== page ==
How reliable are Smart cars? An honest look at the city cars

Love them or loathe them, everyone has an opinion on Smart cars. Owned by Daimler-Benz, Smart have established themselves as making microcars, and dividing opinions whilst they were at it.

The brand are called Smart because of the cooperation between Swatch, the watch company, and Mercedes. It’s a combination of Swatch Mercedes ART. It was originally going to be known as the Swatchmobile.

Interesting name origin aside, Smart are known for their city cars that can get into the tightest of places and whether you like it or not, have established themselves into the mainstream automotive industry.

But, how reliable are Smart cars?

In this article, we look at how reliable Smart cars are, and how they compare to their rivals.

How reliable are Smart cars?

The results are mixed when it comes to Smart dependability, but they do look to be swaying on the unreliable side.

Thisismoney gave the Smart fortwo a reliability score of just 53, with an average repair cost of £918.89. I think we can agree that this is a lot of money for such an affordable car. If we look at what owners on AutoExpress have to say about the Smart fortwo then the feedback is mixed. Many are saying that their car has been extremely unreliable, with one user claiming that their engine broke down three times in two months. Another user has said their 2010 model has been recalled eight times. They have also noted that the service and the cost of the repairs haven’t been great when the car has gone wrong.

That said, there are some owners who haven’t had any trouble with their models, and have rated it either 4/5 or 5/5. The feedback on carbuyer was the same, with some saying that their car was extremely unreliable, and others saying that they had never had any problems with it. One owner noted that they hadn’t broken down, but they had to pay a lot for repairs each time it was serviced. Though there seems to be more positive feedback on carbuyer than there does with AutoExpress.

However, if we look at what ReliabilityIndex have to say, then the results are much different. They give the Smart fortwo a reliability index of 53, which is much better than the industry average (the lower the reliability index the better). They also put the average repair costs at £257.79, much lower than the average thisismoney gave. It appears that the engine accounts for 31.25% of the faults, with the Axle and Suspension coming in second. Owner reviews on carbuyer have put the Smart forfour as more reliable than the fortwo, but still pretty undependable. Many have noted issues that have become a problem. However, ReliabilityIndex have put the Smart forfour much lower than the fortwo. They have awarded it a reliability index of 148, which is way below the industry average. They have also given an average repair cost of £370.14, which is pretty pricey for a city car. Reliability Index report that 41.03% of problems were down to the Axle and Suspension. The Smart Roadster fares even worse, with a reliability index of 157, though the average repair cost is less at £283.34. The Axle and Suspension also accounted for most of the problems, according to reliability index.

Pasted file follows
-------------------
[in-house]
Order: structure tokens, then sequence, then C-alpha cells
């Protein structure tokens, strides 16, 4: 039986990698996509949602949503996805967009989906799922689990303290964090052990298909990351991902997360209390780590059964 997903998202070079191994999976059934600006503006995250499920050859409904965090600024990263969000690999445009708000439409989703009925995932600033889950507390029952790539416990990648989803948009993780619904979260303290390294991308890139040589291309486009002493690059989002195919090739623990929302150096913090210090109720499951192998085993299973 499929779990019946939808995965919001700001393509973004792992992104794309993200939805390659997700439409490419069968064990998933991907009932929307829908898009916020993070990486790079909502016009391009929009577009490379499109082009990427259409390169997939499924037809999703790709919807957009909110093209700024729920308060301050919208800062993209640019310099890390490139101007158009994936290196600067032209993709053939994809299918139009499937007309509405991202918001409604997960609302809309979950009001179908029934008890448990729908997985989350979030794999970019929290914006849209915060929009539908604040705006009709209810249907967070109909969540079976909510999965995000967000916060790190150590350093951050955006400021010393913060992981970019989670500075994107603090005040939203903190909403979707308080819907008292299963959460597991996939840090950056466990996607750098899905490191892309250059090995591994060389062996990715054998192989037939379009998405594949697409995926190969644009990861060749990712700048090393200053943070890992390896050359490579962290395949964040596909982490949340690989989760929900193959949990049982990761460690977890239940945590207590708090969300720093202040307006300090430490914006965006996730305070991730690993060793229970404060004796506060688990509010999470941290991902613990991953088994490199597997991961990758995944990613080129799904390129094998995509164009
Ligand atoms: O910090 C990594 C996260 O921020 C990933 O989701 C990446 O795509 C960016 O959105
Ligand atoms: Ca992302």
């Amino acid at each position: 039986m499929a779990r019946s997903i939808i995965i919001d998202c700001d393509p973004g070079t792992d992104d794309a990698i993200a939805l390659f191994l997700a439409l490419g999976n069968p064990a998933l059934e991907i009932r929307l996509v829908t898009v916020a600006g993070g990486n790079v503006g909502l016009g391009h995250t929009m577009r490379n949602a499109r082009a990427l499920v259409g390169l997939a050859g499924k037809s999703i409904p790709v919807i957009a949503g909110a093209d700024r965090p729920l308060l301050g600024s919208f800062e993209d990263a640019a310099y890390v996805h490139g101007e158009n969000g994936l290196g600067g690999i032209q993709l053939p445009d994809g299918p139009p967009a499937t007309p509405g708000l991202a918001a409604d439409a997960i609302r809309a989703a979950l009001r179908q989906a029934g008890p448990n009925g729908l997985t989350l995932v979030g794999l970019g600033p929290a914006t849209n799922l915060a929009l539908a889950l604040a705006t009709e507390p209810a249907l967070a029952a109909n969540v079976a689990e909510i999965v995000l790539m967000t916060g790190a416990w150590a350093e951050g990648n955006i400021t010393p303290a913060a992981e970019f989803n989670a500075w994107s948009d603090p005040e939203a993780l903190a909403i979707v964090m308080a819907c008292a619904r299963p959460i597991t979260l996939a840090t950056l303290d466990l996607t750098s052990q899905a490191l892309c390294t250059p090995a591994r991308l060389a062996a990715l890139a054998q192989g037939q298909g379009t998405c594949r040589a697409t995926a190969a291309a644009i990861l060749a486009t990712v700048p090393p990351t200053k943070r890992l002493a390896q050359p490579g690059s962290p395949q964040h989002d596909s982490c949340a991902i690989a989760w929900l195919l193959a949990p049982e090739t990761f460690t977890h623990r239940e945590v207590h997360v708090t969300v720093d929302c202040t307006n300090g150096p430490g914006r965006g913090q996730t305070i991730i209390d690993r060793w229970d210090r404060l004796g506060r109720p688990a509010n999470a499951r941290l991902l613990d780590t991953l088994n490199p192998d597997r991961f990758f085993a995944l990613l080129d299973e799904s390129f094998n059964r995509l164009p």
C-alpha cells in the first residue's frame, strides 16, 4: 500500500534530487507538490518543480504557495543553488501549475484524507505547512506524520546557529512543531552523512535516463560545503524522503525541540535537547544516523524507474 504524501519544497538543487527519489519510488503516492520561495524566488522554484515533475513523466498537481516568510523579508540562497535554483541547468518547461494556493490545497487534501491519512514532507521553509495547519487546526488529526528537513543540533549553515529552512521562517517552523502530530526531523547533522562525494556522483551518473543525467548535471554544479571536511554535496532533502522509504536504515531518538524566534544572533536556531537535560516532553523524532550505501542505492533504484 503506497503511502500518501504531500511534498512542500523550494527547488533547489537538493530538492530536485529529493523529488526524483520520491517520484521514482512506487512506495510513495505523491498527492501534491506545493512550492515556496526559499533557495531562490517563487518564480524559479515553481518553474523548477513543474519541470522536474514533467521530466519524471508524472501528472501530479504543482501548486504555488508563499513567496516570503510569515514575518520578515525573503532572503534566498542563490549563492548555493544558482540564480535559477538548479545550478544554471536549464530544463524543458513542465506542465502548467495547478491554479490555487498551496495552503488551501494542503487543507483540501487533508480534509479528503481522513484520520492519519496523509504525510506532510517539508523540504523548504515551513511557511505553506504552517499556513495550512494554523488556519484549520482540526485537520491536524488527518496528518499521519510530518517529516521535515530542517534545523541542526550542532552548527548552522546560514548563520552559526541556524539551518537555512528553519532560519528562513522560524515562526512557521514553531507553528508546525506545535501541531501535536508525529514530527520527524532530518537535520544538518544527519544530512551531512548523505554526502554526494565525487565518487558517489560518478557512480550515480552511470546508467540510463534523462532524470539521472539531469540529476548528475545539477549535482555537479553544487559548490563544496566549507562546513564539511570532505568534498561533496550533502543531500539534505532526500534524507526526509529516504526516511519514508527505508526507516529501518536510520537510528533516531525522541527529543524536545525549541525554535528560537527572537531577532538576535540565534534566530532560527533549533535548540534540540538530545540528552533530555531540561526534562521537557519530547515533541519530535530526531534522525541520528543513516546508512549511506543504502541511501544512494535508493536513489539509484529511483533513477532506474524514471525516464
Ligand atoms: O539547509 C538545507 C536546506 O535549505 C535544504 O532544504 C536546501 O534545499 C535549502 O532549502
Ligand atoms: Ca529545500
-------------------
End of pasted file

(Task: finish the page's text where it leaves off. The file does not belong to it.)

So there are mixed results. Some owners say that there have been no problems with their Smart cars and others seem to have continuous problems. ReliabilityIndex have ranked the Smart fortwo highly for reliability which is against the general consensus on owner reviews, and the opposite for the Smart forfour. But overall, it seems that Smart aren’t the most dependable car brand out there.

Why are Smart unreliable?

One of the reasons they may score so low when it comes to reliability is their repair costs. Many have cited this an issue when something does go wrong with the car. High repair costs can often also mean that the car is off the road for a long time while the parts are sourced and replaced. And all of this can bring the reliability down greatly.